Sunday, September 27, 2009

Texas Child Protective Services Will Provide More Information About Children Who Die of Abuse

A state law that requires Texas Child Protective Services to provide the public with more information about children who die of abuse quietly went into effect this month.

Although the agency releases some basic information about children who die of abuse or neglect, the practice has never been uniform across the state. Now, within five days of a child abuse death, the agency will have to provide the child's gender, age, date of death, and whether the child was in a foster home or living with a parent or guardian or someone else at the time of death. Law enforcement agencies typically release the names of deceased children, once relatives are notified.

Also, CPS will now have 10 days to produce a report to the public after the agency completes its own investigation into how the child died.

That 10-day report will include whether abuse was a factor in the child's death, a summary of previous abuse reports and those report results, and a description of any services offered to the victim's family before the death.

The law is the third attempt by state Sen. Carlos Uresti, D-San Antonio, to get this information regularly released to the public.

He credited Texas Department of Family and Protective Services Commissioner Anne Heiligenstein for helping him craft a law that passed this last session.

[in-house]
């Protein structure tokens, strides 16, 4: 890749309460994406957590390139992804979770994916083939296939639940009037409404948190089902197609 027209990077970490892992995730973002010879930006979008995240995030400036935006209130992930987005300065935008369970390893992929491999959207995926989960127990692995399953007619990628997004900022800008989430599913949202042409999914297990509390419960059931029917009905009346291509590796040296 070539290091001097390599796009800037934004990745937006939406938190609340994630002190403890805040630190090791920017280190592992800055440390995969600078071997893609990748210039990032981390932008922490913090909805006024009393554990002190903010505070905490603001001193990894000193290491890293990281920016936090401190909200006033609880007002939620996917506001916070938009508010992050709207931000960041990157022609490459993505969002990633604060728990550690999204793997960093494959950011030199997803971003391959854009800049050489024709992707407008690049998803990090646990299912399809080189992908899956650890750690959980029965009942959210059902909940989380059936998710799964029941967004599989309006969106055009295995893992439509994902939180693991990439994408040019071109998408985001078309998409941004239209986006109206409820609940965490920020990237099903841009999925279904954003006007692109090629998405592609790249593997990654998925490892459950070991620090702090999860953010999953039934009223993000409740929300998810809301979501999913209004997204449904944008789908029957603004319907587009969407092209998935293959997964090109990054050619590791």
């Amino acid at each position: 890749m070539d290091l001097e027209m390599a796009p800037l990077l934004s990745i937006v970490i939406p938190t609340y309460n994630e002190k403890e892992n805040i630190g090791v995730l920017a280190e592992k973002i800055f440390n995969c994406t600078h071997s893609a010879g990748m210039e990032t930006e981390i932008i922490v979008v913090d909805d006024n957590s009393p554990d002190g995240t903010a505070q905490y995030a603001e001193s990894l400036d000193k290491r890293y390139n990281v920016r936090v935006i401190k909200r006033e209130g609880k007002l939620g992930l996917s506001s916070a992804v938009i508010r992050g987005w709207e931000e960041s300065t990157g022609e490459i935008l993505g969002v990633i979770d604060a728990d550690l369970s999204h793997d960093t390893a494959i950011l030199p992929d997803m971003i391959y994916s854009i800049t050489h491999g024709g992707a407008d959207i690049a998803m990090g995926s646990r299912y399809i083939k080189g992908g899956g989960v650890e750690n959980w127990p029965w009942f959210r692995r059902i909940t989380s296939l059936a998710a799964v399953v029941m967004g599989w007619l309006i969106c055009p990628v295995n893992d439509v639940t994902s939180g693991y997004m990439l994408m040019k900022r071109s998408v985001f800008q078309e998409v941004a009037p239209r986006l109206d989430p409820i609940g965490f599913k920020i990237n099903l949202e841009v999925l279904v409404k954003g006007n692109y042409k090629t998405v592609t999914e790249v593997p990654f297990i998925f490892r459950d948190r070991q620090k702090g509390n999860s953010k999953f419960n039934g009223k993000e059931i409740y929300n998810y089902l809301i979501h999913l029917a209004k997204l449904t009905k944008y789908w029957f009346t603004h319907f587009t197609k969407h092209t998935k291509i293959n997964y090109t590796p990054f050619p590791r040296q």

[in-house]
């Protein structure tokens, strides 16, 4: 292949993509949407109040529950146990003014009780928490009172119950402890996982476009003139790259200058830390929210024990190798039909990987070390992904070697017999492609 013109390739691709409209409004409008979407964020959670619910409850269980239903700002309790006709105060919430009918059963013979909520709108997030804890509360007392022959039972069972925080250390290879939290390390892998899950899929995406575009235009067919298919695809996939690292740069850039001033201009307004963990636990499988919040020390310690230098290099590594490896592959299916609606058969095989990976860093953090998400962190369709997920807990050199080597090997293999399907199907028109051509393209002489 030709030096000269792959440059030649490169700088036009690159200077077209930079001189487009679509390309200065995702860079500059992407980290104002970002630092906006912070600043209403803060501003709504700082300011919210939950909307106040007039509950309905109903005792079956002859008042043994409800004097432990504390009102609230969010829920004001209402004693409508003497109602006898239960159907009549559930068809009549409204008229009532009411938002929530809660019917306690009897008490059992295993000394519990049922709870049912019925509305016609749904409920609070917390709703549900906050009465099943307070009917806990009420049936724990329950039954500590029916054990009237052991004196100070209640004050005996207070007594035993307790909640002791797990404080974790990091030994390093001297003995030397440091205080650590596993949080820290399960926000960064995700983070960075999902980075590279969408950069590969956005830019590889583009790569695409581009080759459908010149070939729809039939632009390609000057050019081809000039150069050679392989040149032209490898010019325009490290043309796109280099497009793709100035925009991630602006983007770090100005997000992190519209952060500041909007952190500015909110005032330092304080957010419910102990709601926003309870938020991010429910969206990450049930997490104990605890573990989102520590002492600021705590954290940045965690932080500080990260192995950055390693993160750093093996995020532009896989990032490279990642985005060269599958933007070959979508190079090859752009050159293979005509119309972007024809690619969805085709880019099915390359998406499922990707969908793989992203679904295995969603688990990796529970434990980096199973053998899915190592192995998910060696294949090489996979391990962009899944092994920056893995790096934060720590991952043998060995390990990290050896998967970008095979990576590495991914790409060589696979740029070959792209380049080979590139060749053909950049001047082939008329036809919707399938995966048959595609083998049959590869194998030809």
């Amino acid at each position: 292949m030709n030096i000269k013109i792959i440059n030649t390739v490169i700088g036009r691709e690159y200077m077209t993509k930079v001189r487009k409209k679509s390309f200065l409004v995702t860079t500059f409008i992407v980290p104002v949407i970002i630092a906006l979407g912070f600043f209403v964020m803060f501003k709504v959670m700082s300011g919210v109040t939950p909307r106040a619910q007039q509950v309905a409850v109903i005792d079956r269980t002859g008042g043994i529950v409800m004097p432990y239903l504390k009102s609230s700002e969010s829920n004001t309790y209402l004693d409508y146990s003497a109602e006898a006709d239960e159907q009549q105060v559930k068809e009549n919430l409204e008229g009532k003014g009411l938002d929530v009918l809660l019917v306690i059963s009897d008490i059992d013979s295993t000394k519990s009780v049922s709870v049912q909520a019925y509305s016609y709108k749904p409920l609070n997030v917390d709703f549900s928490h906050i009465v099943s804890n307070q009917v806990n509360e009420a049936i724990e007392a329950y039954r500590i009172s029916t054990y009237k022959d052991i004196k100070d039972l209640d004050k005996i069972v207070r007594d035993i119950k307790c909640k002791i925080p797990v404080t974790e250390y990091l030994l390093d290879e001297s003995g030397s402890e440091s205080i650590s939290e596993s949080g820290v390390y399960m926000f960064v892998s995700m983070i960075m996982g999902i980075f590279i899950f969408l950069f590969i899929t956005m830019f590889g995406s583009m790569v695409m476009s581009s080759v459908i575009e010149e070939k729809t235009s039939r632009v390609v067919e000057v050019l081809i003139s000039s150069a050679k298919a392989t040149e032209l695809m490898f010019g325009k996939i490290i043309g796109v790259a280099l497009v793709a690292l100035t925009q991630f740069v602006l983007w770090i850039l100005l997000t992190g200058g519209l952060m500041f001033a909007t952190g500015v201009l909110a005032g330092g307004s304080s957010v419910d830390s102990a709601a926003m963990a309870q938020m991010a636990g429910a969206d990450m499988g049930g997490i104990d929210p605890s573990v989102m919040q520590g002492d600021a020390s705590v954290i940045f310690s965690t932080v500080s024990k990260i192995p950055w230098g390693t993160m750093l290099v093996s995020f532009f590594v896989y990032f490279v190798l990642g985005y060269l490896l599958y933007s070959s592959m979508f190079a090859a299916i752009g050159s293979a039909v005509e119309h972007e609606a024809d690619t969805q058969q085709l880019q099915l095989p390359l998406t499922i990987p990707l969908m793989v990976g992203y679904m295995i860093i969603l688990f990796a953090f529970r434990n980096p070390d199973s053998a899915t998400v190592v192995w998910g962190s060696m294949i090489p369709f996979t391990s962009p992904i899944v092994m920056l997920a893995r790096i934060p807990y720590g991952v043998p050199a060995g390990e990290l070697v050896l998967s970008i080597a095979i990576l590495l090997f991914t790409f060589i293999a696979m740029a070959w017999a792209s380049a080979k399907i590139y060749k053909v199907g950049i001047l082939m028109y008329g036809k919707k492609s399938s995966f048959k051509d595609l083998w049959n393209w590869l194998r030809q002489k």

“They have been much more willing to work with us this session than they have been in the past,” Uresti said.

“How are we every going to fix the problem if we don't know what the problems are?” he said.

Uresti first came up against the CPS confidentiality rules as a state representative, following the Christmas Day 2003 death of Jovonie Ochoa, a 4-year-old San Antonio child who had been starved to death by his family.

As a lawmaker and then-chairman of the Texas House Committee on Human Services, Uresti had access to all of the child's information, but the agency's own confidentiality rules barred him from discussing those details with the public.

“My hands were tied,” Uresti said.

Following Jovonie's death, it was revealed that CPS had visited his family the year before but lost track of the family and closed the case. About 20 percent of child abuse deaths in Texas involve children in families already known to CPS.

Three such cases this year in the Houston area prompted Heiligenstein to send a team here to review the agency's investigations.

Two-month-old Amber Maccurdy of Katy, 4-year-old Emma Thompson of Spring and 3-year-old David Lee Tijerina of Conroe all died from abuse after CPS had visited their homes to check on them.

1 comment:

  1. The question is, Where is the law that protects families of children and the children taken by CPS and placed in childrens homes with no information given to families because they are not "a party to the case", and the childs parent is incarcerated?